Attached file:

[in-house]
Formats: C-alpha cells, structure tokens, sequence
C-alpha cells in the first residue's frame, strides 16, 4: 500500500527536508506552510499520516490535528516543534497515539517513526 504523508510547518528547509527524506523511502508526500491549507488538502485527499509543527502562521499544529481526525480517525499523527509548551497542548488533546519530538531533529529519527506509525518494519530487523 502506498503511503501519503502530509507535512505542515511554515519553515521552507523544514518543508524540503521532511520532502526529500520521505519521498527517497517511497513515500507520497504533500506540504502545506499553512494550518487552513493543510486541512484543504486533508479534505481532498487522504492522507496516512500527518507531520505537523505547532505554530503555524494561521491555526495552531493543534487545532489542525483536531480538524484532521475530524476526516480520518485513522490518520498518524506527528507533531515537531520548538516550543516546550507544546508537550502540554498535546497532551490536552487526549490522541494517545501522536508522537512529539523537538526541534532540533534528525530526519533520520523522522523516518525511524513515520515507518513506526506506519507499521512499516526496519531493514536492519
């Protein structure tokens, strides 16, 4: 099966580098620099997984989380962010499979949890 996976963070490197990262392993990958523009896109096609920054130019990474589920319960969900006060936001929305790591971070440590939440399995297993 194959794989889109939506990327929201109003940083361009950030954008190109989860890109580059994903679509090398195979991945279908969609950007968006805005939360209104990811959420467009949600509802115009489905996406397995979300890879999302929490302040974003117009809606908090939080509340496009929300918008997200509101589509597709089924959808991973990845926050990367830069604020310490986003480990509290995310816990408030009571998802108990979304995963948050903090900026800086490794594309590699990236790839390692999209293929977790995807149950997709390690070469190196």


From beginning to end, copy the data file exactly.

[in-house]
Formats: C-alpha cells, structure tokens, sequence
C-alpha cells in the first residue's frame, strides 16, 4: 500500500527536508506552510499520516490535528516543534497515539517513526 504523508510547518528547509527524506523511502508526500491549507488538502485527499509543527502562521499544529481526525480517525499523527509548551497542548488533546519530538531533529529519527506509525518494519530487523 502506498503511503501519503502530509507535512505542515511554515519553515521552507523544514518543508524540503521532511520532502526529500520521505519521498527517497517511497513515500507520497504533500506540504502545506499553512494550518487552513493543510486541512484543504486533508479534505481532498487522504492522507496516512500527518507531520505537523505547532505554530503555524494561521491555526495552531493543534487545532489542525483536531480538524484532521475530524476526516480520518485513522490518520498518524506527528507533531515537531520548538516550543516546550507544546508537550502540554498535546497532551490536552487526549490522541494517545501522536508522537512529539523537538526541534532540533534528525530526519533520520523522522523516518525511524513515520515507518513506526506506519507499521512499516526496519531493514536492519
């Protein structure tokens, strides 16, 4: 099966580098620099997984989380962010499979949890 996976963070490197990262392993990958523009896109096609920054130019990474589920319960969900006060936001929305790591971070440590939440399995297993 194959794989889109939506990327929201109003940083361009950030954008190109989860890109580059994903679509090398195979991945279908969609950007968006805005939360209104990811959420467009949600509802115009489905996406397995979300890879999302929490302040974003117009809606908090939080509340496009929300918008997200509101589509597709089924959808991973990845926050990367830069604020310490986003480990509290995310816990408030009571998802108990979304995963948050903090900026800086490794594309590699990236790839390692999209293929977790995807149950997709390690070469190196």